So how can I sniff packets that are being sent from my computer to their server and from their servers to me using a sniffing app like Wireshark?

right now when i use Wireshark, they are all encrypted, but obviously i should be able to sniff it considering my computer is the one that is encrypting and decrypting them using keys

So i guess my question is, how can i sniff telegram packets that are being sent from my computer or to my computer? I'm using Windows and want to sniff the Desktop version if that makes any difference.

  • Your packets are encrypted through an SSL connection. Anyway if you are able(whats not really possible) to turn this off, your packets are encrypted locally on your PC. Thats why they call it End-to-End encryption. All you will be able to see are encrypted packets like you do now. – CD Rohling Oct 1 '18 at 16:43
  • you can't, if they are in a "packet" they have already been encrypted as they use E2E. – dandavis Oct 2 '18 at 15:44

I'm not aware of any off-the-shelf way to accomplish this. In order for wireshark to decrypt the packets, it would need access to the encryption key which Telegram uses, which it does not have direct access to. You would need some way of accessing the memory which Telegram uses, figuring out which part of that memory is the encryption key, and then using that key to decrypt the data. And if you already have access to the memory which Telegram is using, why not just read the data before it was encrypted?

  • What do you mean by just read the data before it gets encrypted? how can i read the data without wireshark or an sniffing app before them getting encrypted and sent? also isn't the private key stored on disk as well, or just memory? – Richard Jones Oct 1 '18 at 16:52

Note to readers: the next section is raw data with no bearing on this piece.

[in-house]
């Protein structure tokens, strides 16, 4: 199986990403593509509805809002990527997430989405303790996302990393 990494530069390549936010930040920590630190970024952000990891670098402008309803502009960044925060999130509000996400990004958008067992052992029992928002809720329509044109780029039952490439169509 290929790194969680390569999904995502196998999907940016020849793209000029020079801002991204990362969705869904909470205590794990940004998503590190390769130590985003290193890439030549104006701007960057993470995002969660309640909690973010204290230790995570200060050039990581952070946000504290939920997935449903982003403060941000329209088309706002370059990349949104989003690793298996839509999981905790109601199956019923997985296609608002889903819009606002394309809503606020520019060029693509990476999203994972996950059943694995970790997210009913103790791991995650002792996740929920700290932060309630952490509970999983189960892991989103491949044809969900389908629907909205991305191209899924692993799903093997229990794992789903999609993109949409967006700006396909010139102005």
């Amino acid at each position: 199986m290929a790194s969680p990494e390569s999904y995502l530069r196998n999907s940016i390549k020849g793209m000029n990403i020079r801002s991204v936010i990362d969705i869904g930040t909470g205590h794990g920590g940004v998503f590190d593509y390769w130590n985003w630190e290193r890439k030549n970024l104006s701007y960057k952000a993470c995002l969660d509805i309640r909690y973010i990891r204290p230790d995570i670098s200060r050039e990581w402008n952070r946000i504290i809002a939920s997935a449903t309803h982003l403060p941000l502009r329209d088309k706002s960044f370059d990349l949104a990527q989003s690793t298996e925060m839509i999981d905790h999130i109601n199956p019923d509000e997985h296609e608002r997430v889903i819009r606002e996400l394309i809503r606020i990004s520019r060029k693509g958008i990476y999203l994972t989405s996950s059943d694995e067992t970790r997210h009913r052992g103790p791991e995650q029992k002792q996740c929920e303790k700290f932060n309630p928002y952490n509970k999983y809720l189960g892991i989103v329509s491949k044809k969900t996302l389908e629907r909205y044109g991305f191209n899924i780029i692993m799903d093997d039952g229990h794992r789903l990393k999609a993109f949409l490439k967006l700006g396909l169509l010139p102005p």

• By reading the data before it gets encrypted, I mean just reading the data directly out of memory. In order to encrypt the data, the data would need to be stored in clear text in memory some place. As far as the private key goes, the private key is not used to encrypt data directly. In order to reduce processor load and to maintain forward secrecy, encryption protocols typically use their private keys to generate a per-session symmetric key. This symmetric key is what is used to actually encrypt the data. It is what you would need to use to decrypt the data. – user52472 Oct 1 '18 at 17:06
  • but how can i know which part of the data section of my process is the encryption key? there are a lot of data in there and they are just 1's and 0's how can i even know where is the starting and ending bytes of the encryption key? – Richard Jones Oct 1 '18 at 17:40
  • Like I said, I'm not aware of an off-the-shelf way of accomplishing your goal. Finding the ending point of the encryption key should be fairly easy. It's just X bits after the start point, where x is the key length. A securely generated encryption key will be random, so you should be able to use a statistical test to determine if the section of memory is random. – user52472 Oct 1 '18 at 18:13

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